Perceived stress among patients with heart failure who have low socioeconomic status: A mixed-methods study

Carolyn Dickens, Victoria Vaughan Dickson, Mariann R. Piano

Research output: Contribution to journalArticle

Abstract

Background: Patient populations with low socioeconomic status (SES) experience psychological stress because of social determinants of health. Social determinants of health contribute to self-care - especially among patients with heart failure (HF). Objective: We sought to describe the influence of stress and social determinants of health on self-care in patients with HF who have low SES. Methods: In this mixed-methods, concurrent embedded study, participants (N = 35) were recruited from 2 urban hospitals in Chicago if they had low SES and were readmitted within 120 days of an exacerbation of HF. We conducted semistructured interviews to collect qualitative data about stressors associated with patients' living circumstances, strategies patients used to foster self-care, family dynamics, and coping strategies patients used to decrease stress. We measured psychological stress (Perceived Stress Scale [PSS-10]), and self-care (Self-care of Heart Failure Index). Content analysis was used to analyze the qualitative data, and descriptive statistics were used to describe the sample. In the final analytic phase, the qualitative and quantitative data were integrated. Results: Self-care was poor: 91.5% of participants had Self-care of Heart Failure Index subscale scores lower than 70. Perceived stress was high: 34% of participants had PSS-10 scores of 20 or higher. Several social determinants of health emerged as affecting self-care: financial stress, family personal health, past impactful deaths, and a recent stressful event (eg, child's death). Participants lived in areas with high crime and violence, and participants described many stressful events. However, among participants whose PSS-10 scores were lower than 20 (indicating lower stress), there was discordance among the description of factors impacting self-care and their PSS-10 score. Conclusions: Social determinants of health negatively impact the ability of low-SES patients to manage their HF symptoms and adhere to a medication and dietary regimen. It is important that healthcare providers assess patients' stressors so appropriate referral to services can occur.

Original languageEnglish (US)
Pages (from-to)E1-E8
JournalJournal of Cardiovascular Nursing
Volume34
Issue number3
DOIs
StatePublished - May 1 2019

Fingerprint

Self Care
Social Class
Social Determinants of Health
Heart Failure
Psychological Stress
Aptitude
Family Health
Family Relations
Urban Hospitals
Crime
Violence
Health Personnel
Cohort Studies
Referral and Consultation
Interviews

Keywords

  • heart failure
  • readmission
  • social determinants of health
  • socioeconomic status

ASJC Scopus subject areas

  • Cardiology and Cardiovascular Medicine
  • Advanced and Specialized Nursing

Cite this

Perceived stress among patients with heart failure who have low socioeconomic status : A mixed-methods study. / Dickens, Carolyn; Vaughan Dickson, Victoria; Piano, Mariann R.

In: Journal of Cardiovascular Nursing, Vol. 34, No. 3, 01.05.2019, p. E1-E8.

Research output: Contribution to journalArticle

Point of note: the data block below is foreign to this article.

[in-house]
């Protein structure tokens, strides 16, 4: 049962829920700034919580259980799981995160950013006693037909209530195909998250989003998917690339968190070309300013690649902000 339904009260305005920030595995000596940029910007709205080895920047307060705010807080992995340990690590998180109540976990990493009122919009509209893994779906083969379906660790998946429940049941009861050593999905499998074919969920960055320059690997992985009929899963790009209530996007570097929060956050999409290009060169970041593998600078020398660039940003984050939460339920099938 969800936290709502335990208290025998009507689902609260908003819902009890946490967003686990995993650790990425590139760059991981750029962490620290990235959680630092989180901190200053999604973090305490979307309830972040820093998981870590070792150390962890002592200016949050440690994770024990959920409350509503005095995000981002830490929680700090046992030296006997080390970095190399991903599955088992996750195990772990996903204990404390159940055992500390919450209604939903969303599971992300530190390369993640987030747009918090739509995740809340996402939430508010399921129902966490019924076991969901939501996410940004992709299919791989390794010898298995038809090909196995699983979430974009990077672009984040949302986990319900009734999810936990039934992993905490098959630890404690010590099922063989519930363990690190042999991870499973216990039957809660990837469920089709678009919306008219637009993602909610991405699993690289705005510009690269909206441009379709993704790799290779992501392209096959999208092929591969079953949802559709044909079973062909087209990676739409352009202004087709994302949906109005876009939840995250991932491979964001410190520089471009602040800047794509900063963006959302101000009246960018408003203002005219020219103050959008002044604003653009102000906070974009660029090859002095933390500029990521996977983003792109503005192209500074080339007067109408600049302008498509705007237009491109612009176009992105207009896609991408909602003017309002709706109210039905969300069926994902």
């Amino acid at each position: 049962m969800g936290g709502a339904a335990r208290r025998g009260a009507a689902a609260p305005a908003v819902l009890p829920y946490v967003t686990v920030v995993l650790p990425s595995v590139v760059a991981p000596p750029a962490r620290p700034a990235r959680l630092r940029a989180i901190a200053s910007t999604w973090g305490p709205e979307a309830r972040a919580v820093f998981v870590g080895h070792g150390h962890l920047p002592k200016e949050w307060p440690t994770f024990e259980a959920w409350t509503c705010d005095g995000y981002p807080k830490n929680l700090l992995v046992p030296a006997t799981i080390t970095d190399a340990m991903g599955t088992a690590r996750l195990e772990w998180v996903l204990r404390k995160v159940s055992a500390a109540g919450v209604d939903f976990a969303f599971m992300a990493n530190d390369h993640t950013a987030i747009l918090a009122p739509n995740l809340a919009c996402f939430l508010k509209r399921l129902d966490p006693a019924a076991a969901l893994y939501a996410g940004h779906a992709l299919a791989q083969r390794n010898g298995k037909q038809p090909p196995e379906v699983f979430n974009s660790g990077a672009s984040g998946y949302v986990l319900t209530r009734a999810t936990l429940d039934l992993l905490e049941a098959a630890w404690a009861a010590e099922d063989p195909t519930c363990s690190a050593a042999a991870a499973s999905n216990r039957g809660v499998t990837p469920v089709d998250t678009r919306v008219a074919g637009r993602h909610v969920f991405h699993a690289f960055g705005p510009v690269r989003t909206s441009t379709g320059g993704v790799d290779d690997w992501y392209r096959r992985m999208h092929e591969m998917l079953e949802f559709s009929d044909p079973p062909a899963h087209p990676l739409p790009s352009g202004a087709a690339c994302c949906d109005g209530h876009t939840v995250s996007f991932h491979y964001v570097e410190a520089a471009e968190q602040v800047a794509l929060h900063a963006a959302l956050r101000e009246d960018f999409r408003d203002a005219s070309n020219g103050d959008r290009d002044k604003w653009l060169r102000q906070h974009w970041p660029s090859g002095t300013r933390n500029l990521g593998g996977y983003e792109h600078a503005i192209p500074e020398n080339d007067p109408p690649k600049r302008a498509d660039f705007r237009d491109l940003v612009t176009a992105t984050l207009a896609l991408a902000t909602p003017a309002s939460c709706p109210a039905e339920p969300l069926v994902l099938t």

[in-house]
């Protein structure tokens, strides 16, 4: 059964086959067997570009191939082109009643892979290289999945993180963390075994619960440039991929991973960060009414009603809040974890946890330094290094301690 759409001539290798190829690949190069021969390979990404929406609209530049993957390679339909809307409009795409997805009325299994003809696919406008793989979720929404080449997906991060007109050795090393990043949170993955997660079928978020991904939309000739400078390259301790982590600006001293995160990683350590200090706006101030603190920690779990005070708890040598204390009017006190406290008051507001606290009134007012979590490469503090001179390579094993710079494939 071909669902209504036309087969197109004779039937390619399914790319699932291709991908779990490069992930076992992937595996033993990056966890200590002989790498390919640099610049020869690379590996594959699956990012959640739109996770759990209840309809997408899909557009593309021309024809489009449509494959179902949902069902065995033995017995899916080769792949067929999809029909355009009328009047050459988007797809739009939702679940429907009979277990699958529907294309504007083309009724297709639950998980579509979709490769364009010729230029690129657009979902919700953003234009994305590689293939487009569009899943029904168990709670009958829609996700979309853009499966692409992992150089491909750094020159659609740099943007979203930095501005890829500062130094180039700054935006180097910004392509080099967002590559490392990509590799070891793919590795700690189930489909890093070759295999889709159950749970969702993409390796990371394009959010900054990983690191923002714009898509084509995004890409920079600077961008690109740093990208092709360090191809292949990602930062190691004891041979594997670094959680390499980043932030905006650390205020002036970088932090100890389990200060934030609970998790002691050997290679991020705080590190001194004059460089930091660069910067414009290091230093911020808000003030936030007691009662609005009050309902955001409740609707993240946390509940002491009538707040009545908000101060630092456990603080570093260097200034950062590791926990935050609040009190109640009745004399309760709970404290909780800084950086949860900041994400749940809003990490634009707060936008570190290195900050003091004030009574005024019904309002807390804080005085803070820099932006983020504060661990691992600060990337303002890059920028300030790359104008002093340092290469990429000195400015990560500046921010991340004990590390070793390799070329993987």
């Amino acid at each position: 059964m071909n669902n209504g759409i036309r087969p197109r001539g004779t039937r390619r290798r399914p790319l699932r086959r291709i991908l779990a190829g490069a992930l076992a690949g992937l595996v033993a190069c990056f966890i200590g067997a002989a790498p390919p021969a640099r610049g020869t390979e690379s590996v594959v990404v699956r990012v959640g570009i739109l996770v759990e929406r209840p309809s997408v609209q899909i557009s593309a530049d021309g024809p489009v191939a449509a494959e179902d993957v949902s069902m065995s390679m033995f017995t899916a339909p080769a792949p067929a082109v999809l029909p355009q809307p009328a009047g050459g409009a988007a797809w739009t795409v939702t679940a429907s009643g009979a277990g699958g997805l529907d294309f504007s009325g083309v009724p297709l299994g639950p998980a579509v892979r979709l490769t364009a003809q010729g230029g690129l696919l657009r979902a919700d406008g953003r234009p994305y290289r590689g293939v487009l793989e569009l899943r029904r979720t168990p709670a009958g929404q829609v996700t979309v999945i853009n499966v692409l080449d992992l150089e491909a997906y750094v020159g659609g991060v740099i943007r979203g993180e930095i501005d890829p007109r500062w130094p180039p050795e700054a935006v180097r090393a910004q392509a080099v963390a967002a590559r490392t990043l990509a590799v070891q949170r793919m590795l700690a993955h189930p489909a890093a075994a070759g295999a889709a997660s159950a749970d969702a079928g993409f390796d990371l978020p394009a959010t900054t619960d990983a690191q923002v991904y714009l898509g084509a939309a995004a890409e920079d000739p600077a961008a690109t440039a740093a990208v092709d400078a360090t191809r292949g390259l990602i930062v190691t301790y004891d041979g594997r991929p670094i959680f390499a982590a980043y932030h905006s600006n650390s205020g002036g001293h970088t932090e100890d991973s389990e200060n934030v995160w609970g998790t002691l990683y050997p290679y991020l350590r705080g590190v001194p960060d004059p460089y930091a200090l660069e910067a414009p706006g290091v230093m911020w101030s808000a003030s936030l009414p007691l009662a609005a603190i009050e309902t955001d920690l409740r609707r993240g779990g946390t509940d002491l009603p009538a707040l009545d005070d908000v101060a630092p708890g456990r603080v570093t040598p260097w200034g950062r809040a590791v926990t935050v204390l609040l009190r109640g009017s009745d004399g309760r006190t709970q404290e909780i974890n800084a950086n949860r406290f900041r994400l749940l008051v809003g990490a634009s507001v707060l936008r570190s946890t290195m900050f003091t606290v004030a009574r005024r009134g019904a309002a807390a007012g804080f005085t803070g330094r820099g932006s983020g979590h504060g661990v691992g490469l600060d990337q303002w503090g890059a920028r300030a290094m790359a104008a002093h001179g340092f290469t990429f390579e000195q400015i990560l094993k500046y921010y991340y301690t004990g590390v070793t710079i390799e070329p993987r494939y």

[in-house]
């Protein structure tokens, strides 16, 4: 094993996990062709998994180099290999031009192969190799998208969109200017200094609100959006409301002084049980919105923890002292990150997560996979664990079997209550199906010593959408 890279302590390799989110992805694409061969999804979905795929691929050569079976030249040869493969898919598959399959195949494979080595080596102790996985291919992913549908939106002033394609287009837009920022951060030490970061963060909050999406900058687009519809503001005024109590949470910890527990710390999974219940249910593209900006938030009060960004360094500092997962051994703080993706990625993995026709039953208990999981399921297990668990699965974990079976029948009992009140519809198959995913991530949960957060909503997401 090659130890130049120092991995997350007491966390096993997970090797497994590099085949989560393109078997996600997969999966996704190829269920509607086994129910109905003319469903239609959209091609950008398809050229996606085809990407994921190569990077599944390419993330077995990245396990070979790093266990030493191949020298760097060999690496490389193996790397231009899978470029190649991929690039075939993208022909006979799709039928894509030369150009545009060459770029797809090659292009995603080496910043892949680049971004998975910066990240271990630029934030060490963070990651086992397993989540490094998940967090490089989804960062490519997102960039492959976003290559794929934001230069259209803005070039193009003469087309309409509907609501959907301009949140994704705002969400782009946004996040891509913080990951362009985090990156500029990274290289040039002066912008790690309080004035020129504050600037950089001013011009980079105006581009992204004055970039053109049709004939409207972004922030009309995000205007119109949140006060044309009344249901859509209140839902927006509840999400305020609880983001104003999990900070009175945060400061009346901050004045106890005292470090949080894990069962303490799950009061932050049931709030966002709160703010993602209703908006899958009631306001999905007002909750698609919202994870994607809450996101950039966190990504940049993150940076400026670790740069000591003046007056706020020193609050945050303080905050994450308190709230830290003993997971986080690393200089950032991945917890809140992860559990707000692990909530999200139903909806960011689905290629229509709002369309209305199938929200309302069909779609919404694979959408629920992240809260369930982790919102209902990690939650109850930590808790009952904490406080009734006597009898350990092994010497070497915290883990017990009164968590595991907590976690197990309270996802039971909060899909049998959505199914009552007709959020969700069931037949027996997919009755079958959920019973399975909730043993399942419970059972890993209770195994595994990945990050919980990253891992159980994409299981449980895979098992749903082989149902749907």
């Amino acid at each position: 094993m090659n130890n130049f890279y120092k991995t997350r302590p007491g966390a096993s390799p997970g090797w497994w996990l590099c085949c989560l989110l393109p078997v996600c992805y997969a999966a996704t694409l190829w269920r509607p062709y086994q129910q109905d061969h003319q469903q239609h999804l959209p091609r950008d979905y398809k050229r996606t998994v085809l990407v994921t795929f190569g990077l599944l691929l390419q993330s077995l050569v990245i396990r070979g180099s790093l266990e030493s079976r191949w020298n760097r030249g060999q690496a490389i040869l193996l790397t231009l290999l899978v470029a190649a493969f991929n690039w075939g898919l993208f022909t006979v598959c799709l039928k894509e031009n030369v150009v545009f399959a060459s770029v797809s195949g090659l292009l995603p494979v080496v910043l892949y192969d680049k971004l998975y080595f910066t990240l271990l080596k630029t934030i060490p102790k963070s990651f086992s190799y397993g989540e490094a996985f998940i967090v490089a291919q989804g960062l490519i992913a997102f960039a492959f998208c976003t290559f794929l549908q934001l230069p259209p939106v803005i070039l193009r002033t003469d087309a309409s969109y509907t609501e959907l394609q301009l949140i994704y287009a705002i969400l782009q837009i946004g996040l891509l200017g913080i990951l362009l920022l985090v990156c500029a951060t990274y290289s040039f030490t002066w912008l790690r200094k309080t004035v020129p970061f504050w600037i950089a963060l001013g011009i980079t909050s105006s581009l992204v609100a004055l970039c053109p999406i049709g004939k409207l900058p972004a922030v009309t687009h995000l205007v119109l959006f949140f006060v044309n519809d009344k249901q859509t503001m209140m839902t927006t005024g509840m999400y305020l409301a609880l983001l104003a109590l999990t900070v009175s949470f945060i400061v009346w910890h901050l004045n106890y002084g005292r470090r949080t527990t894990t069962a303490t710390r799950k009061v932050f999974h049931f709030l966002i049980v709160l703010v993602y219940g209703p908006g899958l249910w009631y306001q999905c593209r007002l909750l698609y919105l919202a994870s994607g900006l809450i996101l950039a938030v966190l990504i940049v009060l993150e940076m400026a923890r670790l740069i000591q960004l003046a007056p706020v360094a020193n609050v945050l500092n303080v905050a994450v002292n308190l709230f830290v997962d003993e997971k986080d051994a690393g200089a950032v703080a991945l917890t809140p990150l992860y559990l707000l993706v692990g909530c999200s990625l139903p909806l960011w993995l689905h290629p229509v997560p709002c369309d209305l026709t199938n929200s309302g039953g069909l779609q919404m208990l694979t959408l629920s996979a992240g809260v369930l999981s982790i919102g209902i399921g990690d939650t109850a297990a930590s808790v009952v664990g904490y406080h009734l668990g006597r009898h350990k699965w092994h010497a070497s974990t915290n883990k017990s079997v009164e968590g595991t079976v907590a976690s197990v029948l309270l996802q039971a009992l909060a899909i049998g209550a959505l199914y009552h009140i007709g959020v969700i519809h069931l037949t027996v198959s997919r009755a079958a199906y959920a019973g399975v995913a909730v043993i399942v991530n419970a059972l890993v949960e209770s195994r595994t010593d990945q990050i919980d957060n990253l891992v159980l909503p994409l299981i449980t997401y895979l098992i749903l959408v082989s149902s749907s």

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abstract = "Background: Patient populations with low socioeconomic status (SES) experience psychological stress because of social determinants of health. Social determinants of health contribute to self-care - especially among patients with heart failure (HF). Objective: We sought to describe the influence of stress and social determinants of health on self-care in patients with HF who have low SES. Methods: In this mixed-methods, concurrent embedded study, participants (N = 35) were recruited from 2 urban hospitals in Chicago if they had low SES and were readmitted within 120 days of an exacerbation of HF. We conducted semistructured interviews to collect qualitative data about stressors associated with patients' living circumstances, strategies patients used to foster self-care, family dynamics, and coping strategies patients used to decrease stress. We measured psychological stress (Perceived Stress Scale [PSS-10]), and self-care (Self-care of Heart Failure Index). Content analysis was used to analyze the qualitative data, and descriptive statistics were used to describe the sample. In the final analytic phase, the qualitative and quantitative data were integrated. Results: Self-care was poor: 91.5{\%} of participants had Self-care of Heart Failure Index subscale scores lower than 70. Perceived stress was high: 34{\%} of participants had PSS-10 scores of 20 or higher. Several social determinants of health emerged as affecting self-care: financial stress, family personal health, past impactful deaths, and a recent stressful event (eg, child's death). Participants lived in areas with high crime and violence, and participants described many stressful events. However, among participants whose PSS-10 scores were lower than 20 (indicating lower stress), there was discordance among the description of factors impacting self-care and their PSS-10 score. Conclusions: Social determinants of health negatively impact the ability of low-SES patients to manage their HF symptoms and adhere to a medication and dietary regimen. It is important that healthcare providers assess patients' stressors so appropriate referral to services can occur.",
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